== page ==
Fecal pellets collected from 10 small-mammal species captured in a Panamanian cloud forest were examined for presence of spores of arbuscular mycorrhizal fungi. Fifty-two percent of the 94 fecal samples examined contained spores of ≥1 of 6 arbuscular mycorrhizal fungi species, including Sclerocystis coremioides, Glomus fasciculatum, G. rubiforme, G. geosporum, and 2 unidentified Glomus species. G. fasciculatum was the most frequently encountered species, occurring in 87% of the fecal samples that contained spores and occurring in diets of 7 small-mammal species occupying terrestrial and arboreal habitats. Peromyscus mexicanus and Oryzomys devius frequently consumed arbuscular mycorrhizal fungi and may be important spore dispersers in terrestrial habitats. Arbuscular mycorrhizal fungal spores also were common in diets of the primarily arboreal rodent Reithrodontomys mexicanus, suggesting a potentially important role of this species in the dispersal of arbuscular mycorrhizal fungal spores to epiphytes of Neotropical cloud forests.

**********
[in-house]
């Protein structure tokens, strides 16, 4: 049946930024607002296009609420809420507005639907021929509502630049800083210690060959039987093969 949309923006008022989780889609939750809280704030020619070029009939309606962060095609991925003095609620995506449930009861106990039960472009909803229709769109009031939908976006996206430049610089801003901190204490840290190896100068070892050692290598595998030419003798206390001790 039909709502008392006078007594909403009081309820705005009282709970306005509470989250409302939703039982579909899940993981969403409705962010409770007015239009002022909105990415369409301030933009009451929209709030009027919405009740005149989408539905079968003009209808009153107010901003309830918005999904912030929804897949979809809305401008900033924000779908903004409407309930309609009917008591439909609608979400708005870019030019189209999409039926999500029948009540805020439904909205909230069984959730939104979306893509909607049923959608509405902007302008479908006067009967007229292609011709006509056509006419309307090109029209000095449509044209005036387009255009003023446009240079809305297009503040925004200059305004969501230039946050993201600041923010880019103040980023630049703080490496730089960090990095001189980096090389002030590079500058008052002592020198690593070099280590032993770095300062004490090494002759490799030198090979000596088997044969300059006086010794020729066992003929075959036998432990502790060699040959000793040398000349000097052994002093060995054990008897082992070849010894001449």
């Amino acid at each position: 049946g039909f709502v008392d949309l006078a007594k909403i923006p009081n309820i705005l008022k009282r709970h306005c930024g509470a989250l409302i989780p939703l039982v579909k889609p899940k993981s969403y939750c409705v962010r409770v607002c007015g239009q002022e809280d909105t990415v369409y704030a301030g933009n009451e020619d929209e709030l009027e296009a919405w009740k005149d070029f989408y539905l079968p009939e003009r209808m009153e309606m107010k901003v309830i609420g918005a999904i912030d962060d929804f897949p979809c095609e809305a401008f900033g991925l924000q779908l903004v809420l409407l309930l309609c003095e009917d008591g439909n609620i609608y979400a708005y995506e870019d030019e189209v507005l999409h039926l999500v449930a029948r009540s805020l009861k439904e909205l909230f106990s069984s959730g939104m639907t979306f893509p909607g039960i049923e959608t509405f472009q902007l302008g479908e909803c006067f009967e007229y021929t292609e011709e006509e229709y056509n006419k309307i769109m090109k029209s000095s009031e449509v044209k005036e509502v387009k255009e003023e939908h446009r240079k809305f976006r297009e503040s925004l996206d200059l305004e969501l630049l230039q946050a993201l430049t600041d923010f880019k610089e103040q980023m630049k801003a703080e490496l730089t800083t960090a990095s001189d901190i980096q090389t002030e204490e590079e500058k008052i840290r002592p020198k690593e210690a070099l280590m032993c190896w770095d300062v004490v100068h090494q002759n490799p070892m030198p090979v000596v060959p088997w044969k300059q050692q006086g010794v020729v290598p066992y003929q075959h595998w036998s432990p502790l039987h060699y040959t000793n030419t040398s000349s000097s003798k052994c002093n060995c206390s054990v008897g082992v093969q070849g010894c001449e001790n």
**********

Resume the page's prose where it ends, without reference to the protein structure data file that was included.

You have requested a machine translation of selected content from our databases. This functionality is provided solely for your convenience and is in no way intended to replace human translation. Neither BioOne nor the owners and publishers of the content make, and they explicitly disclaim, any express or implied representations or warranties of any kind, including, without limitation, representations and warranties as to the functionality of the translation feature or the accuracy or completeness of the translations.
Translations are not retained in our system. Your use of this feature and the translations is subject to all use restrictions contained in the Terms and Conditions of Use of the BioOne website.